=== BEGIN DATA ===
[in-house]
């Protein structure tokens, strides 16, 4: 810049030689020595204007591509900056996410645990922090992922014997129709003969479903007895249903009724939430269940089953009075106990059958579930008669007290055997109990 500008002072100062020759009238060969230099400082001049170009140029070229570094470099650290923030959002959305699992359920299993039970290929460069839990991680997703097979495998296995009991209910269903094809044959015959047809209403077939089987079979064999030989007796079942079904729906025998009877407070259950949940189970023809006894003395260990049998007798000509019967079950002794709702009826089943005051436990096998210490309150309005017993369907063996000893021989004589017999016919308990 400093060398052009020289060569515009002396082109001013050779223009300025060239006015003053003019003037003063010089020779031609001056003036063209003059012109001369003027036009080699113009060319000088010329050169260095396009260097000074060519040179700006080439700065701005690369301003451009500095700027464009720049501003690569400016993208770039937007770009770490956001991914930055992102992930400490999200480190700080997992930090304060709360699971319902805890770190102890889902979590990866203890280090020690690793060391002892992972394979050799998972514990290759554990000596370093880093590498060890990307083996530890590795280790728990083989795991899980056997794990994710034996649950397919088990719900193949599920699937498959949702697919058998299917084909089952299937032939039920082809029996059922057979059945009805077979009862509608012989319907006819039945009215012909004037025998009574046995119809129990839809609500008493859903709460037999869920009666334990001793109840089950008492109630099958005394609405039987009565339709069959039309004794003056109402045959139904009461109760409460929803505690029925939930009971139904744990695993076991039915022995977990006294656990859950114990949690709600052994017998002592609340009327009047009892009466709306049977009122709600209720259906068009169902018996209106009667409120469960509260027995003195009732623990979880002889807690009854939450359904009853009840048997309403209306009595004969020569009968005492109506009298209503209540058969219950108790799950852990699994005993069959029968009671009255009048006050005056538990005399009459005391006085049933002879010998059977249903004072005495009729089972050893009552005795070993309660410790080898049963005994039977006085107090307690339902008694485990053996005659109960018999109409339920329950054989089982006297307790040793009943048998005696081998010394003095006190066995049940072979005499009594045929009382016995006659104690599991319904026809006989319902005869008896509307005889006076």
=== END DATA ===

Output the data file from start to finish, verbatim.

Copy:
[in-house]
């Protein structure tokens, strides 16, 4: 810049030689020595204007591509900056996410645990922090992922014997129709003969479903007895249903009724939430269940089953009075106990059958579930008669007290055997109990 500008002072100062020759009238060969230099400082001049170009140029070229570094470099650290923030959002959305699992359920299993039970290929460069839990991680997703097979495998296995009991209910269903094809044959015959047809209403077939089987079979064999030989007796079942079904729906025998009877407070259950949940189970023809006894003395260990049998007798000509019967079950002794709702009826089943005051436990096998210490309150309005017993369907063996000893021989004589017999016919308990 400093060398052009020289060569515009002396082109001013050779223009300025060239006015003053003019003037003063010089020779031609001056003036063209003059012109001369003027036009080699113009060319000088010329050169260095396009260097000074060519040179700006080439700065701005690369301003451009500095700027464009720049501003690569400016993208770039937007770009770490956001991914930055992102992930400490999200480190700080997992930090304060709360699971319902805890770190102890889902979590990866203890280090020690690793060391002892992972394979050799998972514990290759554990000596370093880093590498060890990307083996530890590795280790728990083989795991899980056997794990994710034996649950397919088990719900193949599920699937498959949702697919058998299917084909089952299937032939039920082809029996059922057979059945009805077979009862509608012989319907006819039945009215012909004037025998009574046995119809129990839809609500008493859903709460037999869920009666334990001793109840089950008492109630099958005394609405039987009565339709069959039309004794003056109402045959139904009461109760409460929803505690029925939930009971139904744990695993076991039915022995977990006294656990859950114990949690709600052994017998002592609340009327009047009892009466709306049977009122709600209720259906068009169902018996209106009667409120469960509260027995003195009732623990979880002889807690009854939450359904009853009840048997309403209306009595004969020569009968005492109506009298209503209540058969219950108790799950852990699994005993069959029968009671009255009048006050005056538990005399009459005391006085049933002879010998059977249903004072005495009729089972050893009552005795070993309660410790080898049963005994039977006085107090307690339902008694485990053996005659109960018999109409339920329950054989089982006297307790040793009943048998005696081998010394003095006190066995049940072979005499009594045929009382016995006659104690599991319904026809006989319902005869008896509307005889006076």